In this workshop you will experience skills development as a student at The University of Manchester would. You will take part in a series of collaborative activities that feature as part of our popular critical reading workshop. Through a series of incremental activities you will practice developing an approach to reading through the application of a strategy that you can replicate and develop. Simultaneously you will be led through the looking glass by way of an accompanying narration to the activities, this will explain the research sitting behind each of the activities and how that fits in with the overall pedagogical design of the workshops. This element of the workshop that will provide delegates with an insight into how we transfer research into practice to facilitate student’s approaches to developing their academic skills and specifically how to approach reading through collaborative activities.
Fisher, D. and Frey, N. (2013) Better Learning Through Structured Teaching: A Framework for the Gradual Release of Responsibility. 2nd ed. Alexandria VA: Association for Supervision & Curriculum Development.
Tinto, V. (2000) ‘Learning Better Together: The Impact of Learning Communities on Student Success.’ Journal of Institutional Research, Vol. 9, [Online]. Available at: https://www.researchgate.net/publication/237333638_Learning_Better_Together_The_Impact_of_Learning_Communities_on_Student_Success (Access 20 March 2018).
Option 6 – A 60-minute workshop
Towards a ‘Learner Development Literacies’ Framework
Heather Barker; Rachel Stead; Robert Walsha; Nadya Yakovchuk, University of Surrey
Despite understandings of Learning Development (LD) in Higher Education (HE) being rooted in the development of academic skills, there is growing recognition that developing confident lifelong learners requires a holistic approach, not only to academic and professional skills-building, but also to nurturing positive, resilient and resourceful attitudes to learning. There is also a growing need in the current HE climate to provide clarity about the role, boundaries and intrinsic value of LD as both a service and a discipline.
In this session, we explore the value of working towards developing a ‘Learner Development Literacies’ framework that places emphasis foremost on the ‘Learner’ (the individual) as opposed to ‘Learning’ (the concept), thus helping to frame learning as a truly student-centred, inclusive and holistic practice, and recognising both the wider context in which HE operates and the unique personal and social contexts in which individuals learn. It is also hoped that such an overarching framework can help ‘establish the territory’ by articulating more effectively the ethos of LD as discipline and help to better situate LD at the core of institutions’ strategic thinking around learning and teaching.
After a brief explanation of the rationale behind our project, workshop participants will be invited to review and critique some existing models that have been influential in framing the development of information and digital literacies, graduate attributes, and academic and employability skills. This will be followed by a discussion of the proposed framework. It is our aim that connections made during the workshop will lead to future collaborations in this area.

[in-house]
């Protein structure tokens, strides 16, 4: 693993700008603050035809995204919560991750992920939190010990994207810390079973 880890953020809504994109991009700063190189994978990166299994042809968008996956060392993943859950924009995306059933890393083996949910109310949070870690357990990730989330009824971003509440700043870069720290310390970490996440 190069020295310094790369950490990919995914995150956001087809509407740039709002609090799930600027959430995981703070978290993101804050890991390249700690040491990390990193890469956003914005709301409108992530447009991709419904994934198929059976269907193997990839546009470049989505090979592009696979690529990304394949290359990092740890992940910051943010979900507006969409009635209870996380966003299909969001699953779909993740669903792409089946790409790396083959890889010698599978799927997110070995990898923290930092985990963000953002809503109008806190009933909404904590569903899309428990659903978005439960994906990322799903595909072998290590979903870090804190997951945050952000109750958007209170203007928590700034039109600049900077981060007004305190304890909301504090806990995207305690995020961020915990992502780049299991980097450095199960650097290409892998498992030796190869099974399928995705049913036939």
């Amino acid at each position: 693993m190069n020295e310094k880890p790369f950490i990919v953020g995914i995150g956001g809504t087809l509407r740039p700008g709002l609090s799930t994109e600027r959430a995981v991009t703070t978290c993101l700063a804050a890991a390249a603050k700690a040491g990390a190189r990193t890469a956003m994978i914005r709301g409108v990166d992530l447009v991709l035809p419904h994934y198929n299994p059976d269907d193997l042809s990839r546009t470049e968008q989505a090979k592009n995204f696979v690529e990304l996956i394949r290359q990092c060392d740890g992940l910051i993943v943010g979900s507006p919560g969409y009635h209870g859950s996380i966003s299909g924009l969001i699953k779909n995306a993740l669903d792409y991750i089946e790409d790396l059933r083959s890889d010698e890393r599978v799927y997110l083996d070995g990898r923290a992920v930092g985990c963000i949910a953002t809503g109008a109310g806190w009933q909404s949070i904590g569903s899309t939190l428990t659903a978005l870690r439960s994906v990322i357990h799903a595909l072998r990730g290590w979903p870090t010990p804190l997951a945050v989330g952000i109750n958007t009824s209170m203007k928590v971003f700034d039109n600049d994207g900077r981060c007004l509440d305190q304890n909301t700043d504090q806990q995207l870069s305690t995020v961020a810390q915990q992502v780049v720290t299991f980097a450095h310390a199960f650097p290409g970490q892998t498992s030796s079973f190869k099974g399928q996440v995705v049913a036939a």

Option 7 – A 60-minute workshop
Living the Argument
Mark Laville, Falmouth University; Gareth Price, FX Plus
Students struggling with demonstrating critical thinking in their writing can benefit from “living” the argument in a “live” space. This approach builds confidence and enhances deep learning and critical writing through the interrogation of ideas. This workshop uses playful interactive drama structures to explore critical thinking and structure argument.
This is a collaboration between Mark Laville, Senior Lecturer & Course Coordinator for BA (Hons) Theatre and Performance at Falmouth University and Gareth Price, Academic Skills Adviser. In a 60-minute interactive workshop, we intend to share our idea for a session in which students engage with a “live” argument. This practical initiative draws on joint expertise in academic writing and dynamic live learning structures.
We invite all participants of the workshop to take part in an enjoyable immersive exploration of an idea. Each participant will be actively involved in interrogating an idea and asked to give their own opinions within a supportive set of group-based drama frames. Their opinions may be challenged, but in a safe peer-to-peer context. This all happens “on our feet”, in the live space, in a participatory “game-like” structure.
The objective is to show and explore how asserting one’s point of view and having it challenged, verbally and physically, can develop confidence in demonstrating critical thinking. Participants encounter a series of points contributing towards an overall argument. Each point is rigorously tested, with reference to evidence, and sequenced to create a logical line of enquiry. Students can then refer to this concrete experience when approaching written assignments.